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THE PRETENSIONS

OF

BISHOP COLENSO

TO

IMPEACH THE WISDOM AND VERACITY

OF THE

Compilers of the Holy Scriptures

CONSIDERED.

BY THE

REV. JAMES R. PAGE, M.A.

EDITOR OF
“ Burnet's Exposition of the Thirty-nine Articles :".

AUTHOR OF
“ Position of the Church of England in the Catholic World,”

&c. &c. &c.
AND FORMERLY DEPUTY CHAPLAIN OF THE CHAPEL ROYAL, HAMPTON COURT.

“ For had ye believed Moses, ye would have believed Me: for he wrote of Me.
But if ye believe not his writings, how shall ye believe My words ?”

JOHN v. 46, 47.

LONDON:
RIVINGTONS, WATERLOO PLACE.

1863.

100. p. 104.

[merged small][merged small][graphic]

PREFACE.

BISHOP COLENSO must not be surprised or offended if I have spoken of his book in plain language. There is not, however, any thing farther from my mind than to offer him the least possible personal offence. I have claimed the same mere right to speak of his work which he has claimed, and used, in speaking of the writings of Moses. In a few places I have treated the arguments of the Bishop with irony; which some may think might have been omitted. But when I came to consider, on the one hand, the great object which the Bishop had in view, viz. to overthrow the testimony of Moses; and then, on the other hand, the most laughable arguments by which he sought to accomplish his object; memory, which, like conscience, is sometimes a most inconvenient friend, brought up the love of wit, of which, with Horace, I thought that the flying years had robbed my mind.

By Bishop Colenso's own testimony (pp. vi. vii. of his Preface) he was a kind of unbeliever before he accepted the office of a Bishop.

But he quieted his scruples by some specious explanations. When the Bishop took “Holy Orders,” he must have known what the Church requires of her clergy, before she sends them forth to “ feed the Church of God, which He hath purchased with His own blood.” To have taken Holy Orders under such circumstances was very strange conduct; but to have gone further, and have taken the high office and emoluments of a Bishop, was not, to say the least, consistent with that respect which every man owes to himself, as well as to society. Such conduct has too much the appearance of a man voluntarily branding himself with the curse on the race of Eli,—“ Put me, I pray thee, into one of the priest's offices, that I may eat a morsel of bread.”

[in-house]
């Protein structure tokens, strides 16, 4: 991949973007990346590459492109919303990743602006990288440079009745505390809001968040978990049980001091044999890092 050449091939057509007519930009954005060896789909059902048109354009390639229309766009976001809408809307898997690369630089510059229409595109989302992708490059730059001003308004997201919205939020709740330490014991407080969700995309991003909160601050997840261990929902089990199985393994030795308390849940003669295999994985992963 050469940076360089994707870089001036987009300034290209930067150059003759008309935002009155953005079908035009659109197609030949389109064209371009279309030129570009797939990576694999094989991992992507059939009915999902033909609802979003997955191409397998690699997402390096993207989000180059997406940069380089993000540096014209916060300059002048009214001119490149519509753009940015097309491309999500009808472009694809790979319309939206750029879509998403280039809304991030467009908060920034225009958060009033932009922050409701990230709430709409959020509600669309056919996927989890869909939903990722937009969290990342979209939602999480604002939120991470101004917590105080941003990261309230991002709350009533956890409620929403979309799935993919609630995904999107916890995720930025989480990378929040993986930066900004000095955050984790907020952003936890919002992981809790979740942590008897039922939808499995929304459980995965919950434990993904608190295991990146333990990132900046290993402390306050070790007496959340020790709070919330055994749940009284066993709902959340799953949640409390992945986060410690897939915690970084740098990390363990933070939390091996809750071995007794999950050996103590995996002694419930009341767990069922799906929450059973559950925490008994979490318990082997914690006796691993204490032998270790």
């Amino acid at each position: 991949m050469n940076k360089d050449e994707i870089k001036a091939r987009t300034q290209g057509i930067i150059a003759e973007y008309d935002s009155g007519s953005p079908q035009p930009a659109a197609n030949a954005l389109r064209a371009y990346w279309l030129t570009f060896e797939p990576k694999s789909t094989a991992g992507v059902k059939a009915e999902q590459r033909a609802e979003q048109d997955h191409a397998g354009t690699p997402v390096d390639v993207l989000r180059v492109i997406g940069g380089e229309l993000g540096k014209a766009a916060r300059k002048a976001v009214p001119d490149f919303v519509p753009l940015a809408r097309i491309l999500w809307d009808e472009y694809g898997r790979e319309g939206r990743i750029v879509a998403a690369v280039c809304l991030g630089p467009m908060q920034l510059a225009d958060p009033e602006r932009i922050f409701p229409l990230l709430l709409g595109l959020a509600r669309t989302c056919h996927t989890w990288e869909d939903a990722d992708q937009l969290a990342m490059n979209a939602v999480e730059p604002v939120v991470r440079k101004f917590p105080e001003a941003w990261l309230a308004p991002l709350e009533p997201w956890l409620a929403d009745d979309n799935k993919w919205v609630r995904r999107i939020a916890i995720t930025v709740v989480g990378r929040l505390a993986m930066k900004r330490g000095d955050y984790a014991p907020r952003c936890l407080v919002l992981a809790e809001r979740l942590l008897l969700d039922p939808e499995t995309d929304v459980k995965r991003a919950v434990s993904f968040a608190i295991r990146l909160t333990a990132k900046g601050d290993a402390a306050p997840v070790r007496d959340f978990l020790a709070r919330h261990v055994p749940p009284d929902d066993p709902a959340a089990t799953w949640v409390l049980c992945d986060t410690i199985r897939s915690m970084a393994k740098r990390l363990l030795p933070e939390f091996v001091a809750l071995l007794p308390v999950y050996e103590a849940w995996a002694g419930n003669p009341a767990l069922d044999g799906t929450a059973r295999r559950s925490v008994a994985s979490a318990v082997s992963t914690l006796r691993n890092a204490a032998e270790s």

In no other way has the Church been more injured than by such practice. The manner in which too many young men are set apart for the sacred ministry, because they have interest with patrons, or because there are family livings in reserve for them; and without any serious consideration on the part of friends, patrons, or the youth himself, of the great end for which the Church has been planted in the land,—has done more to injure the Church, and to spread infidelity, than all the attacks of its worst enemies could have accomplished. And while such policy and such scandal continue, bishops, clergy, and laity may devise one scheme after another for the regeneration of the people,—but all will be in vain. Any good done, will be done because the Providence of Almighty God overrules all things for His own purposes. But the ministrations of the Church will be void of that life and power necessary to awaken a world by nature “ dead in trespasses and sins.” But it is not my province to set up as a reformer of the Church.

The Preface of Bishop Colenso does not call for much notice in addition to that bestowed on it in the several parts of my work. The public, for instance, has not any thing to do with his friendship, his feelings, and his experience; nor with his sympathy with-in his own phraseology -“ brave souls that yearn for light, and battle for the truth,” as if the light of the Revelation of God were darkness. Nor have we much to do with his “sorrow-stricken souls which require support” from his principles, because the amazingly gracious words of Him who said—“ Let not your heart be troubled ;"—“ In the world

ye

shall have tribulation; but in Me ye shall have peace;" — were mere delusion, and mockery of the afflicted race of man !

Neither need we concern ourselves much with the reasons why he did not forward his letter to his friend, because those matters, which had been doubts before he commenced his letter, had risen to certainty before its conclusion; and he was convinced that the Pentateuch was a fable; and that it was his duty to come forward, and teach that glorious fact to those“ brave minds that are yearning for light and battling for the truth!”

But there is one point in the Preface of the Bishop, on which we must bestow a short notice. We read with pain, and yet not with surprise, the way in which, in addition to his open attack on the sacred writers, the Bishop of Natal would more quietly unlearn us Christianity. To the question, “Wherewith shall I come before the Lord, and bow myself before the high God?” to which the sacrifices under the law gave some answer, the Gospel of Christ has furnished the full reply:

“ Jesus saith unto him, I am the way, the truth, and the life; no man cometh unto the Father, but by Me;" “And whatsoever ye do, do all in the name of the Lord Jesus ;” and “There is one God and one Mediator between God and men, the man Christ Jesus.” And we need not speak of that distinguishing feature and glory of our Liturgy, that every prayer contains, or concludes with, a reference to the great High Priest of the Church, Jesus Christ the Right

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